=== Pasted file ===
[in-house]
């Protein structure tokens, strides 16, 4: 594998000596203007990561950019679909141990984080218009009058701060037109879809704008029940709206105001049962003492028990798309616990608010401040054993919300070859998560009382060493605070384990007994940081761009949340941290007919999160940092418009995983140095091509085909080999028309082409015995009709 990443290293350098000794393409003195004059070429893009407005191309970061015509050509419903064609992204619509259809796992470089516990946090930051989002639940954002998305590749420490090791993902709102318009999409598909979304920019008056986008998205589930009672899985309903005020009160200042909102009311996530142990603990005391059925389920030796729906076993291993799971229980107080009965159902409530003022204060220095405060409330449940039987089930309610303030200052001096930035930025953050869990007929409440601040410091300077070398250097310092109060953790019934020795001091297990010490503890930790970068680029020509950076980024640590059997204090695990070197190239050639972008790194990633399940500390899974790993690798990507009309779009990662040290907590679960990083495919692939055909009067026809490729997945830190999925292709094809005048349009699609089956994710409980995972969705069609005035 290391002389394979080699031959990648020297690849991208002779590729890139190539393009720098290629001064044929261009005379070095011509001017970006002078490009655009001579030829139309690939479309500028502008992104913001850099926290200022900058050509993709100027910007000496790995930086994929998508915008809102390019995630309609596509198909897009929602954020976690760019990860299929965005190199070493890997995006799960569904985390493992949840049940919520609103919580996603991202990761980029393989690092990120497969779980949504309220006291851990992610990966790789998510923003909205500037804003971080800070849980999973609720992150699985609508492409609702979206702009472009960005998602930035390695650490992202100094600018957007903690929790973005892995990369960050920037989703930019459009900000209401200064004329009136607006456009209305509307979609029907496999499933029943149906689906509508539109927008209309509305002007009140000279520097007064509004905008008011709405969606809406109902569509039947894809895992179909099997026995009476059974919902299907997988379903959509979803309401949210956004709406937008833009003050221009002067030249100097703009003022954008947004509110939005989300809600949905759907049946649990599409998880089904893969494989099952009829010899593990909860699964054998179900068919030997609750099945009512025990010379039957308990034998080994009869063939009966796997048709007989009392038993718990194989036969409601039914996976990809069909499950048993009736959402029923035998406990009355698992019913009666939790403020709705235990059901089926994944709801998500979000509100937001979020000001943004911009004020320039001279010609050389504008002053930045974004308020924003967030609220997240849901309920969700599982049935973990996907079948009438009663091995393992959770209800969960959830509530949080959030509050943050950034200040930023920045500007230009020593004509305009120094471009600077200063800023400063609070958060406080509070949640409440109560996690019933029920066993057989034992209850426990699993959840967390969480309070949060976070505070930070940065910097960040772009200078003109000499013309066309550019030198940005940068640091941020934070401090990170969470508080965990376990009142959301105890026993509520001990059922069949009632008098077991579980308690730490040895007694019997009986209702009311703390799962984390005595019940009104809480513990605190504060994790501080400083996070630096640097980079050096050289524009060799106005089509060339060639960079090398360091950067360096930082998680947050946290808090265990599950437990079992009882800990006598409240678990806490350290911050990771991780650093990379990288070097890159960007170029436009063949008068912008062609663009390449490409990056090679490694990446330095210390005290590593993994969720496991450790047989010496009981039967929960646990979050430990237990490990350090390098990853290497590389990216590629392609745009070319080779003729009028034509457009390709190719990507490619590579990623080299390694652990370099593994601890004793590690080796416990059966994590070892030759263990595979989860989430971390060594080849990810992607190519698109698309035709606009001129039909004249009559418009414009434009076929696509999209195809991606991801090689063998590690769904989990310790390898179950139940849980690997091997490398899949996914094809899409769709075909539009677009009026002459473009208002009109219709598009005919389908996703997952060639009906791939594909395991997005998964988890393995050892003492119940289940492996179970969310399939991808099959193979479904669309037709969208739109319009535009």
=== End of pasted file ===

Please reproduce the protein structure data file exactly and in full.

[in-house]
């Protein structure tokens, strides 16, 4: 594998000596203007990561950019679909141990984080218009009058701060037109879809704008029940709206105001049962003492028990798309616990608010401040054993919300070859998560009382060493605070384990007994940081761009949340941290007919999160940092418009995983140095091509085909080999028309082409015995009709 990443290293350098000794393409003195004059070429893009407005191309970061015509050509419903064609992204619509259809796992470089516990946090930051989002639940954002998305590749420490090791993902709102318009999409598909979304920019008056986008998205589930009672899985309903005020009160200042909102009311996530142990603990005391059925389920030796729906076993291993799971229980107080009965159902409530003022204060220095405060409330449940039987089930309610303030200052001096930035930025953050869990007929409440601040410091300077070398250097310092109060953790019934020795001091297990010490503890930790970068680029020509950076980024640590059997204090695990070197190239050639972008790194990633399940500390899974790993690798990507009309779009990662040290907590679960990083495919692939055909009067026809490729997945830190999925292709094809005048349009699609089956994710409980995972969705069609005035 290391002389394979080699031959990648020297690849991208002779590729890139190539393009720098290629001064044929261009005379070095011509001017970006002078490009655009001579030829139309690939479309500028502008992104913001850099926290200022900058050509993709100027910007000496790995930086994929998508915008809102390019995630309609596509198909897009929602954020976690760019990860299929965005190199070493890997995006799960569904985390493992949840049940919520609103919580996603991202990761980029393989690092990120497969779980949504309220006291851990992610990966790789998510923003909205500037804003971080800070849980999973609720992150699985609508492409609702979206702009472009960005998602930035390695650490992202100094600018957007903690929790973005892995990369960050920037989703930019459009900000209401200064004329009136607006456009209305509307979609029907496999499933029943149906689906509508539109927008209309509305002007009140000279520097007064509004905008008011709405969606809406109902569509039947894809895992179909099997026995009476059974919902299907997988379903959509979803309401949210956004709406937008833009003050221009002067030249100097703009003022954008947004509110939005989300809600949905759907049946649990599409998880089904893969494989099952009829010899593990909860699964054998179900068919030997609750099945009512025990010379039957308990034998080994009869063939009966796997048709007989009392038993718990194989036969409601039914996976990809069909499950048993009736959402029923035998406990009355698992019913009666939790403020709705235990059901089926994944709801998500979000509100937001979020000001943004911009004020320039001279010609050389504008002053930045974004308020924003967030609220997240849901309920969700599982049935973990996907079948009438009663091995393992959770209800969960959830509530949080959030509050943050950034200040930023920045500007230009020593004509305009120094471009600077200063800023400063609070958060406080509070949640409440109560996690019933029920066993057989034992209850426990699993959840967390969480309070949060976070505070930070940065910097960040772009200078003109000499013309066309550019030198940005940068640091941020934070401090990170969470508080965990376990009142959301105890026993509520001990059922069949009632008098077991579980308690730490040895007694019997009986209702009311703390799962984390005595019940009104809480513990605190504060994790501080400083996070630096640097980079050096050289524009060799106005089509060339060639960079090398360091950067360096930082998680947050946290808090265990599950437990079992009882800990006598409240678990806490350290911050990771991780650093990379990288070097890159960007170029436009063949008068912008062609663009390449490409990056090679490694990446330095210390005290590593993994969720496991450790047989010496009981039967929960646990979050430990237990490990350090390098990853290497590389990216590629392609745009070319080779003729009028034509457009390709190719990507490619590579990623080299390694652990370099593994601890004793590690080796416990059966994590070892030759263990595979989860989430971390060594080849990810992607190519698109698309035709606009001129039909004249009559418009414009434009076929696509999209195809991606991801090689063998590690769904989990310790390898179950139940849980690997091997490398899949996914094809899409769709075909539009677009009026002459473009208002009109219709598009005919389908996703997952060639009906791939594909395991997005998964988890393995050892003492119940289940492996179970969310399939991808099959193979479904669309037709969208739109319009535009």